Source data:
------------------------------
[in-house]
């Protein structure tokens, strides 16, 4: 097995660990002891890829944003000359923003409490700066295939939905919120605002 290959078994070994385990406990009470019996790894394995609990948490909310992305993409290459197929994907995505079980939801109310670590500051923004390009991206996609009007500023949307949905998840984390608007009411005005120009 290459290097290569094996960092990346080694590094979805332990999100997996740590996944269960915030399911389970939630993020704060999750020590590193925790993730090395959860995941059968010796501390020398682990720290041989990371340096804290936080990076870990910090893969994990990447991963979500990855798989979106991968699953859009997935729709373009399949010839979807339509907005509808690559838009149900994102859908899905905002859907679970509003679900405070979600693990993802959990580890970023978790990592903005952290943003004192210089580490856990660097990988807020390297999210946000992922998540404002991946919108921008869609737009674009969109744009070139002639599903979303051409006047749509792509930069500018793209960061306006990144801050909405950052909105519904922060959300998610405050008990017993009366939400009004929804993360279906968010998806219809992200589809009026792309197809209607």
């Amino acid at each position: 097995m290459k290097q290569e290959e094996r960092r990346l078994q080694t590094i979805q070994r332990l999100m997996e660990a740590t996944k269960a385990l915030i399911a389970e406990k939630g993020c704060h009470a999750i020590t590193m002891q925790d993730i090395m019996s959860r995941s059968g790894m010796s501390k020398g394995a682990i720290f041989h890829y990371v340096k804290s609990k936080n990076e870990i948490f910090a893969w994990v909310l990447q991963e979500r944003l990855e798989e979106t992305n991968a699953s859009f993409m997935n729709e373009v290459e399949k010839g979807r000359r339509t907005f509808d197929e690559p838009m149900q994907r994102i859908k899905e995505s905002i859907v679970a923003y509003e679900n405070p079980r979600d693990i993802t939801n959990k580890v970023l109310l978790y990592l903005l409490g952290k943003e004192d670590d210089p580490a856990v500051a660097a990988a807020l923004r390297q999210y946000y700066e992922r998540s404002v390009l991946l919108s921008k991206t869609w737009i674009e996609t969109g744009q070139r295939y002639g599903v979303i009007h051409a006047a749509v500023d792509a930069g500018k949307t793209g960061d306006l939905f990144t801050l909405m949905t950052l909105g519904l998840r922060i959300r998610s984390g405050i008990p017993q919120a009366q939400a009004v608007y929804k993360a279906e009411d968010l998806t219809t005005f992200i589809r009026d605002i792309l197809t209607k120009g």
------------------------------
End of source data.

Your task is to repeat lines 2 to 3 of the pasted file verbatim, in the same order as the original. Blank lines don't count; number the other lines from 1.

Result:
């Protein structure tokens, strides 16, 4: 097995660990002891890829944003000359923003409490700066295939939905919120605002 290959078994070994385990406990009470019996790894394995609990948490909310992305993409290459197929994907995505079980939801109310670590500051923004390009991206996609009007500023949307949905998840984390608007009411005005120009 290459290097290569094996960092990346080694590094979805332990999100997996740590996944269960915030399911389970939630993020704060999750020590590193925790993730090395959860995941059968010796501390020398682990720290041989990371340096804290936080990076870990910090893969994990990447991963979500990855798989979106991968699953859009997935729709373009399949010839979807339509907005509808690559838009149900994102859908899905905002859907679970509003679900405070979600693990993802959990580890970023978790990592903005952290943003004192210089580490856990660097990988807020390297999210946000992922998540404002991946919108921008869609737009674009969109744009070139002639599903979303051409006047749509792509930069500018793209960061306006990144801050909405950052909105519904922060959300998610405050008990017993009366939400009004929804993360279906968010998806219809992200589809009026792309197809209607």
């Amino acid at each position: 097995m290459k290097q290569e290959e094996r960092r990346l078994q080694t590094i979805q070994r332990l999100m997996e660990a740590t996944k269960a385990l915030i399911a389970e406990k939630g993020c704060h009470a999750i020590t590193m002891q925790d993730i090395m019996s959860r995941s059968g790894m010796s501390k020398g394995a682990i720290f041989h890829y990371v340096k804290s609990k936080n990076e870990i948490f910090a893969w994990v909310l990447q991963e979500r944003l990855e798989e979106t992305n991968a699953s859009f993409m997935n729709e373009v290459e399949k010839g979807r000359r339509t907005f509808d197929e690559p838009m149900q994907r994102i859908k899905e995505s905002i859907v679970a923003y509003e679900n405070p079980r979600d693990i993802t939801n959990k580890v970023l109310l978790y990592l903005l409490g952290k943003e004192d670590d210089p580490a856990v500051a660097a990988a807020l923004r390297q999210y946000y700066e992922r998540s404002v390009l991946l919108s921008k991206t869609w737009i674009e996609t969109g744009q070139r295939y002639g599903v979303i009007h051409a006047a749509v500023d792509a930069g500018k949307t793209g960061d306006l939905f990144t801050l909405m949905t950052l909105g519904l998840r922060i959300r998610s984390g405050i008990p017993q919120a009366q939400a009004v608007y929804k993360a279906e009411d968010l998806t219809t005005f992200i589809r009026d605002i792309l197809t209607k120009g």